But a person starts out at age 0, the calendar didn't; the appropriate comparison would be saying someone is 1 at the moment of birth. The third millennium, the 21st century, and the first decade of the 21st century, all started 1 January 2001, not 2000.
The first year wasn't "0". It was 1. Ten FULL years must pass so therefore 31st Dec 2010 is the last day of the first decade of the 2000's. January 1 2011 is therefore the first day of the next 10 years, ending on 31st Dec 2020.
A lot of posters have made this argument here; I donít think that holds water. The first year wasnít 0 or 1 or 2 or 3 or anything like that. We did not adopt the current calendar from year 0 or year 1, 2, 3 etc. we adopted it much later. The Gregorian calendar was introduced by Pope Gregory in a decree in 1582. So the first year was really 1582.
So how do we know that the calendar didn't start at year 0? We donít. The reason average person thinks that it is the start of the new decade is simple. The second digit changes. Going form 2009 to 2010, the second digit changes from 0 to 1. Simple, and end of story.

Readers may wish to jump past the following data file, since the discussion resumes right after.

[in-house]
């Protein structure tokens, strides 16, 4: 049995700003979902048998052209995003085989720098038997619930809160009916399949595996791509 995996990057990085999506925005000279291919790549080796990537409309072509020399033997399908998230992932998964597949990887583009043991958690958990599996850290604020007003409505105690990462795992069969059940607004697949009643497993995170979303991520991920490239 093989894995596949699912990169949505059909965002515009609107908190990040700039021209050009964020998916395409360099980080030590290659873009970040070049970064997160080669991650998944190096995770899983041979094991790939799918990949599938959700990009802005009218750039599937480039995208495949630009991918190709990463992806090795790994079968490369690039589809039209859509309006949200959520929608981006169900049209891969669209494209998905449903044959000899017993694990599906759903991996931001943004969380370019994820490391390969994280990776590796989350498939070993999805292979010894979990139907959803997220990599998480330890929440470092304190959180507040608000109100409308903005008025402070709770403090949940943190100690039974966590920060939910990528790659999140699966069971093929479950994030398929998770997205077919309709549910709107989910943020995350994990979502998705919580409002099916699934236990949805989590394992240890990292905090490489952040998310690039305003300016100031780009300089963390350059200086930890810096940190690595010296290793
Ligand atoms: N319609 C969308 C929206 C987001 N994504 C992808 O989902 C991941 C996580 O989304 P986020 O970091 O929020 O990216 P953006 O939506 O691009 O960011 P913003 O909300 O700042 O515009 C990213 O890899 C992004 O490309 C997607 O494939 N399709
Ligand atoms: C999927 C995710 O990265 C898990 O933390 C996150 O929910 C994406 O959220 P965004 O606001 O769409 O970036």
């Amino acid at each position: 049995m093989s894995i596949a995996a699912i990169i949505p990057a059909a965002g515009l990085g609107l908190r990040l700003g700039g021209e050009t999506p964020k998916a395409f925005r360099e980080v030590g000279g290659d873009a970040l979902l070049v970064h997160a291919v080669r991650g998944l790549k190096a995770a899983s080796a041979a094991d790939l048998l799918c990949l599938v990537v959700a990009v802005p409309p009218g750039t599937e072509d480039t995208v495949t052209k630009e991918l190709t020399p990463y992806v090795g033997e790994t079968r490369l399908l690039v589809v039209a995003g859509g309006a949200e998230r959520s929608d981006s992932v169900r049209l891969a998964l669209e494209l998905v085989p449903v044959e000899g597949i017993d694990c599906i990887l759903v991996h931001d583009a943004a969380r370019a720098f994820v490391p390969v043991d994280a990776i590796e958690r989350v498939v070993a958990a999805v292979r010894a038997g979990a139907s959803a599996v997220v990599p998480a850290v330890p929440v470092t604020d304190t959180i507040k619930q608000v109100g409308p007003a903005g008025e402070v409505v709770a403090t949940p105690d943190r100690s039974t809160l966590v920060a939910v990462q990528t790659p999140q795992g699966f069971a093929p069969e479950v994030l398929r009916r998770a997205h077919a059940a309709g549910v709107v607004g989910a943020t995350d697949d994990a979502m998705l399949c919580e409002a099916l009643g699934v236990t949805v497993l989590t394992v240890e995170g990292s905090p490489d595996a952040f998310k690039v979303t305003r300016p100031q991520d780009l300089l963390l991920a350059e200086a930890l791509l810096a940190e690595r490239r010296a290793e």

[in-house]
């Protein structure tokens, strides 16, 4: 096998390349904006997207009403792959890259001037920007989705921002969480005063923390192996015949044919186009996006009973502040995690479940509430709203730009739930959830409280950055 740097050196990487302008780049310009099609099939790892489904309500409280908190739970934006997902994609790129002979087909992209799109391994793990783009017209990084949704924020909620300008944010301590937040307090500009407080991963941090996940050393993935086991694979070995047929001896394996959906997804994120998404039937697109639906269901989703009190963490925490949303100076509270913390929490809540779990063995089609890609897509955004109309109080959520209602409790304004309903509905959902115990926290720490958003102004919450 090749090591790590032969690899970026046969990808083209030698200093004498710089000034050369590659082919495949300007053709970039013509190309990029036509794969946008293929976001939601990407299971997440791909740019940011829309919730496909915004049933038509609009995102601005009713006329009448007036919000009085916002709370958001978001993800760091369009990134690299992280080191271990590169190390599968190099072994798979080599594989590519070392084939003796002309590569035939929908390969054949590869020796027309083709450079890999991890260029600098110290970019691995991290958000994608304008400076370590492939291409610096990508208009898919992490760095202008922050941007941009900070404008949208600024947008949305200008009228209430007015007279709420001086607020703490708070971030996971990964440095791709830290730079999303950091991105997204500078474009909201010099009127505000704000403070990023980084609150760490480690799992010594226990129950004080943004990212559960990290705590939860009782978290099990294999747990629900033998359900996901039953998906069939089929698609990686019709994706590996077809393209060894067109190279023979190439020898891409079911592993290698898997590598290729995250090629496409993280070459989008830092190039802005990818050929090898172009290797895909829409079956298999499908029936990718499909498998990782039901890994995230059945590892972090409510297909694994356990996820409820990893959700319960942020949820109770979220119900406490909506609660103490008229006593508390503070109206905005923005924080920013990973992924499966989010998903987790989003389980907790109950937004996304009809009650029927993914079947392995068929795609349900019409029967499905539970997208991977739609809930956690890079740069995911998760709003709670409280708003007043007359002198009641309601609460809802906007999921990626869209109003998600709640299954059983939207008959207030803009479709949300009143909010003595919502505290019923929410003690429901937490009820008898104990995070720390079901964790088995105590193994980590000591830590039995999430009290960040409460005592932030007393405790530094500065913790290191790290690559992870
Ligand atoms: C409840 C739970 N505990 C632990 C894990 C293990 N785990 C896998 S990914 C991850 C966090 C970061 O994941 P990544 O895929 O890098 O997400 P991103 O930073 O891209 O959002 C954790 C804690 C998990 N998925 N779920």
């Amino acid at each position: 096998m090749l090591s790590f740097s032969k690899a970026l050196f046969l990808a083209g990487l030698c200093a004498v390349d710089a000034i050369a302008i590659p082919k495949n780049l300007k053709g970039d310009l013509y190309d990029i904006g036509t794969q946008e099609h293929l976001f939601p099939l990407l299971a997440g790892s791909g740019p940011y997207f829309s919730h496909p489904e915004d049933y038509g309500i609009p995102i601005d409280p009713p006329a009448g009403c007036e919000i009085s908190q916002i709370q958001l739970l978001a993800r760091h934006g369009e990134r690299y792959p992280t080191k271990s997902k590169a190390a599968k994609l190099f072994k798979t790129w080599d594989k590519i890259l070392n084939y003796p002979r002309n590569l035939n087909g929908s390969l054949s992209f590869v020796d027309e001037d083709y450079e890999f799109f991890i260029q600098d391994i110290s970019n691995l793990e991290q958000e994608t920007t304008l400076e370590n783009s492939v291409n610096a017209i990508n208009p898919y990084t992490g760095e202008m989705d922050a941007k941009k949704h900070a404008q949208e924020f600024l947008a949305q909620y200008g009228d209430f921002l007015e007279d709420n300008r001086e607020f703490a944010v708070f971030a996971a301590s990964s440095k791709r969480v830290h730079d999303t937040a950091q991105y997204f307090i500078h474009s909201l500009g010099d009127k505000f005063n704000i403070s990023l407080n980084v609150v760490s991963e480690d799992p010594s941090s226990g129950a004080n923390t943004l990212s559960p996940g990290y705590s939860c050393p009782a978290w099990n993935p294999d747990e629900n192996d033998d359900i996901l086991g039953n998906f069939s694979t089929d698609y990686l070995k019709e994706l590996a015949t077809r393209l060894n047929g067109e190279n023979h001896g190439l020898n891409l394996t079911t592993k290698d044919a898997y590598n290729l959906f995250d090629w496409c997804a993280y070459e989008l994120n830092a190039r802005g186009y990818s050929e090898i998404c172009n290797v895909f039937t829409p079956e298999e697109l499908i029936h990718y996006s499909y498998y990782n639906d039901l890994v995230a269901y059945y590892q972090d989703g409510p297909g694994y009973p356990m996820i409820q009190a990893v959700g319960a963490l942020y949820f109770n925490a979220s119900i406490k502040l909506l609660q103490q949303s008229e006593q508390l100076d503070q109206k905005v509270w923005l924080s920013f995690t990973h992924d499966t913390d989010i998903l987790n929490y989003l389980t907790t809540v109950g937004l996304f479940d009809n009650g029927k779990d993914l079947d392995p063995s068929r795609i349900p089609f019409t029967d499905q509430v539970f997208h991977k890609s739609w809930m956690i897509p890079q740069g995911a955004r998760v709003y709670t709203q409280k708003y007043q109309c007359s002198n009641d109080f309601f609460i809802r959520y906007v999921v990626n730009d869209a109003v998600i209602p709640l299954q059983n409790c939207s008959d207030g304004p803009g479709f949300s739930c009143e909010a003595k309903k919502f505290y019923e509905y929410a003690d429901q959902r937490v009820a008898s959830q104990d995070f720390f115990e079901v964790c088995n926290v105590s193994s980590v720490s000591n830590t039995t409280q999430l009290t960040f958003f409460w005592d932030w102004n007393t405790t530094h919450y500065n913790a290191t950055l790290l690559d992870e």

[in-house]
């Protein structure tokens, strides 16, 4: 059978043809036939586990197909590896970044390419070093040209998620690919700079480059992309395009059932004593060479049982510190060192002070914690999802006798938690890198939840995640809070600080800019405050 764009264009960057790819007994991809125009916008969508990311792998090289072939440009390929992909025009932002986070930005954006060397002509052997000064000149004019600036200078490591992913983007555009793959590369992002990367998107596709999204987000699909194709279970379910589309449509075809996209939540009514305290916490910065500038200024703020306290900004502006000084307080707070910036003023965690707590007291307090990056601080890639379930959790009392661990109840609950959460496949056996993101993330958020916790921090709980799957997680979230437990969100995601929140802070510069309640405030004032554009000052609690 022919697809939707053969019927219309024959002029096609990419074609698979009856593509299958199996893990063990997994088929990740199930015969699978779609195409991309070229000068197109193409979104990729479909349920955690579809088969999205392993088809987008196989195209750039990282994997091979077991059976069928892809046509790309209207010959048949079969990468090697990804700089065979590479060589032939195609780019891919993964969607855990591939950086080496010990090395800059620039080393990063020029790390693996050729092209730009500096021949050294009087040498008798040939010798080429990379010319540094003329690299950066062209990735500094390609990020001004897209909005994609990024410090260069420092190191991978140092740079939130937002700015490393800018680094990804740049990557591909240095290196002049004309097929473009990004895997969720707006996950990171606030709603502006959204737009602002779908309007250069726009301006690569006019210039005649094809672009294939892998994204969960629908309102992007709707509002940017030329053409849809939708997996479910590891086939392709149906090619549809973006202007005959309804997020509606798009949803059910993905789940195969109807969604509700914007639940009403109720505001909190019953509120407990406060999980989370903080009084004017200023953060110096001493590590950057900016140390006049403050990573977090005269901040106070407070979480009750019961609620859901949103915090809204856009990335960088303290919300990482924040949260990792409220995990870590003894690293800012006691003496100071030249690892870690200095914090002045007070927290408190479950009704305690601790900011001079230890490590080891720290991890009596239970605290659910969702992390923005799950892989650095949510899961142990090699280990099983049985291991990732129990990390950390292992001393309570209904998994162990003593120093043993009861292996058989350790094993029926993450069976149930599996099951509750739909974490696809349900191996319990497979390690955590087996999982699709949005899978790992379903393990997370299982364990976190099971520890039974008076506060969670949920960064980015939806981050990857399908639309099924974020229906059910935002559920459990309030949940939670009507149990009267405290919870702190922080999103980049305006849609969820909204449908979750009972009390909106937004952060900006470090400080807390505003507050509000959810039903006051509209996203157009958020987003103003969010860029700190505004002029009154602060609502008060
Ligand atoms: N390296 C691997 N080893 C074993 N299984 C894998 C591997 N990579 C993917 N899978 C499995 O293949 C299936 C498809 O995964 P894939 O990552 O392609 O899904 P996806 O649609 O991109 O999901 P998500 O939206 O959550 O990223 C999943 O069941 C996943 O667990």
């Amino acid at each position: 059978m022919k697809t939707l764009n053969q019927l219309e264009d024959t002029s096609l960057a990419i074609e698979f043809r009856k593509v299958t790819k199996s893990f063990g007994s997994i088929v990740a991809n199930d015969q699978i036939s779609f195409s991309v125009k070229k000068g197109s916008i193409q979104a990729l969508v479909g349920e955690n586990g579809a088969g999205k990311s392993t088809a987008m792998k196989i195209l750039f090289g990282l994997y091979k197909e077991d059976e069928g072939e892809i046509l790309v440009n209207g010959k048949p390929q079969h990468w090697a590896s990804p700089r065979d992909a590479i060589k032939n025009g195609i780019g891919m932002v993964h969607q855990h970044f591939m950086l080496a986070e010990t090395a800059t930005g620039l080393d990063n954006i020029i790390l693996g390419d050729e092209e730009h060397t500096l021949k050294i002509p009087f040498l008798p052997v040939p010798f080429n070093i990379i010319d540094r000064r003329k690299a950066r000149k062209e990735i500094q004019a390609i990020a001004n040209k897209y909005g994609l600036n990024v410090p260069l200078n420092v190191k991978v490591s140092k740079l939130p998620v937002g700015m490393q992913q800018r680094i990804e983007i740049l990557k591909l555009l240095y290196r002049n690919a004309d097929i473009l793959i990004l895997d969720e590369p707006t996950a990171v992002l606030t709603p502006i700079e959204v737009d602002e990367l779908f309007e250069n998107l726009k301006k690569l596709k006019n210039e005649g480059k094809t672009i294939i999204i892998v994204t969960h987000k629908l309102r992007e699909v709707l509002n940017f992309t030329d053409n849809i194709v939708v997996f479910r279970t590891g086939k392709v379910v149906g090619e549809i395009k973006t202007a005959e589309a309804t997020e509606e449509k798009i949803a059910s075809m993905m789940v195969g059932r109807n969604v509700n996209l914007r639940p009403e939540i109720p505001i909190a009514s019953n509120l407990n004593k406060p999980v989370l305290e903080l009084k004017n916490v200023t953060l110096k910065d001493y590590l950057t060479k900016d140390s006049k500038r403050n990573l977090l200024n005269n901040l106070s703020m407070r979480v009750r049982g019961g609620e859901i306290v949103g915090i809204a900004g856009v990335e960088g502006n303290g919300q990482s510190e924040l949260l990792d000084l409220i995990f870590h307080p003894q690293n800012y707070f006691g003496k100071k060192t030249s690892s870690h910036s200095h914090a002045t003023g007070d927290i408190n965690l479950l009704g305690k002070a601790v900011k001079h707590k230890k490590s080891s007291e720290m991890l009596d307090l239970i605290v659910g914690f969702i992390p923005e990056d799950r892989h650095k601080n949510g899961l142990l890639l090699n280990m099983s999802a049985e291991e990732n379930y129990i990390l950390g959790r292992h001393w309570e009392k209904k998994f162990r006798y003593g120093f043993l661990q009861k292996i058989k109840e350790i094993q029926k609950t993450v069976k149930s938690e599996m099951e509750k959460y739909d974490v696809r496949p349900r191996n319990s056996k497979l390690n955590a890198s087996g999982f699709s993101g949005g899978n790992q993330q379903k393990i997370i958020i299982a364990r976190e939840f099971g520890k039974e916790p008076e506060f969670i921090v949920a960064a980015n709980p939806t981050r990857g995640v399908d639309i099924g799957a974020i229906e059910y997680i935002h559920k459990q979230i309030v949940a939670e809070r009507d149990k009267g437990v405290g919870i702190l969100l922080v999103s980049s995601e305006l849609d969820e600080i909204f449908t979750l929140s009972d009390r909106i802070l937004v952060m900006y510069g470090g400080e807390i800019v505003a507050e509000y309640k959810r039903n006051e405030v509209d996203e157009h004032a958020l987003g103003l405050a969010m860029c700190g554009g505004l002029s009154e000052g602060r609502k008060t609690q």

Indeed, that is why 1 Jan 2000 heralded the new millennium, nobody paid much attention to 1 Jan 2001.
Sometimes common wisdom goes against scientific wisdom, and this is one such instance. And since it is not a significant matter, it is an unimportant subject; common wisdom prevails here, and tomorrow is indeed regarded as the start of the new decade.
I'm inclined to propose the opposite argument. When we count we go from one to ten (0), in all other instances, so why change it for the date? What the years were called 2000 years ago is irrelevent (if you want to correct for that, then the current year probably isn't "2009"). I think the second decade starts Jan.1 2011.